Lithium ion batteries like these will soon be powering more and more electric cars.

Argonne National Laboratory via Flickr/Creative Commons

This post, part of a series we're running all about electric cars, was written by Christopher Lampton from

Most automobiles on the market today have lead-acid batteries under the hood. These batteries are popular for a couple of reasons. The first is that they are the oldest form of rechargeable battery still in common use, having been invented in the mid-19th century. Over the years, battery manufacturers have gotten very, very good at making them. The second is that they're relatively cheap to manufacture, especially in the small sizes needed in cars with internal combustion engines. Unfortunately, they also have a low energy density, which translated from tech-speak means that for a given amount of weight they don't have very much get up and go.

This is fine as long as all they have to do is provide the impulse that starts up an internal combustion engine and occasionally turn the car's lights on without the aid of a generator, but as a means of powering an electric car, lead-acid batteries don't have what it takes. In an electric car the battery has to provide all the power needed to make the car move at highway speeds for dozens if not hundreds of miles, but an electric car powered by lead-acid batteries needs such a heavy array of battery cells that it can barely move its own weight long enough to get you to work and back. (Worse, lead-acid batteries are slow to recharge, so you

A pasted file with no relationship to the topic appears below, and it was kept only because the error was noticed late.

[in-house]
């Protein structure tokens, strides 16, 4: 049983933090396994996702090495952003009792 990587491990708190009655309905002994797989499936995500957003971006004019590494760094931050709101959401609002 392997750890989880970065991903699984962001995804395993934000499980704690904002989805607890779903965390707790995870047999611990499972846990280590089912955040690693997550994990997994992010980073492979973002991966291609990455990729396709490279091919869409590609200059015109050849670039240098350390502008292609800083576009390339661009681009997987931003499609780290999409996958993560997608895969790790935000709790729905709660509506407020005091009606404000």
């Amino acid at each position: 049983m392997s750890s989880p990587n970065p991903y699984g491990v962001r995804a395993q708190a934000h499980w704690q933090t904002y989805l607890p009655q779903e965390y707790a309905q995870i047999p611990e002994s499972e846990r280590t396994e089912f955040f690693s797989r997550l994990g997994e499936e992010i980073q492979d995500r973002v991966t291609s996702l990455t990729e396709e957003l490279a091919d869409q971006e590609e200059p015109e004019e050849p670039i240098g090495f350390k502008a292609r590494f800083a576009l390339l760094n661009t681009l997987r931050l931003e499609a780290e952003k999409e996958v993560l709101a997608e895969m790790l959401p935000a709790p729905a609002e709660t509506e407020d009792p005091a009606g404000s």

That's why makers of electric cars like the Nissan Leaf and plug-in hybrids like the Chevy Volt (which only uses its internal combustion engine when the battery charge gets low) have decided to use lithium-ion (Li-ion) batteries, which pound for pound pack much more energy bang than either lead-acid or nickel-metal hydride (NiMH) batteries (the type of battery that runs the motor in hybrids like the Toyota Prius). As this Business Week article notes, "Lithium-ion cells can store up to three times more juice and generate twice the power of the nickel-metal hydride batteries used in today's hybrids." That means the array of battery cells can be lighter and still give the car a driving range comparable to that of a standard internal combustion engine.

Other advantages of Li-ion batteries is that they have a low self-discharge rate, which means they don't lose a lot of power if you leave them sitting in the garage for a few days without driving them. This is a distinct advantage over NiMH batteries (though lead-acid batteries have a self-discharge rate that's lower than either Li-ion or NiMH). And Li-ion batteries are made from less toxic materials than other types of car batteries. While both lead-acid and NiMH batteries become toxic waste when not recycled, the Environmental Defense and the Ecology Center of Ann Arbor, Michigan, has estimated that Li-ion batteries have the least potential of the three major battery types to do environmental damage. Combined with aggressive recycling programs from companies like Toyota and Honda, that's good news for the world we live in.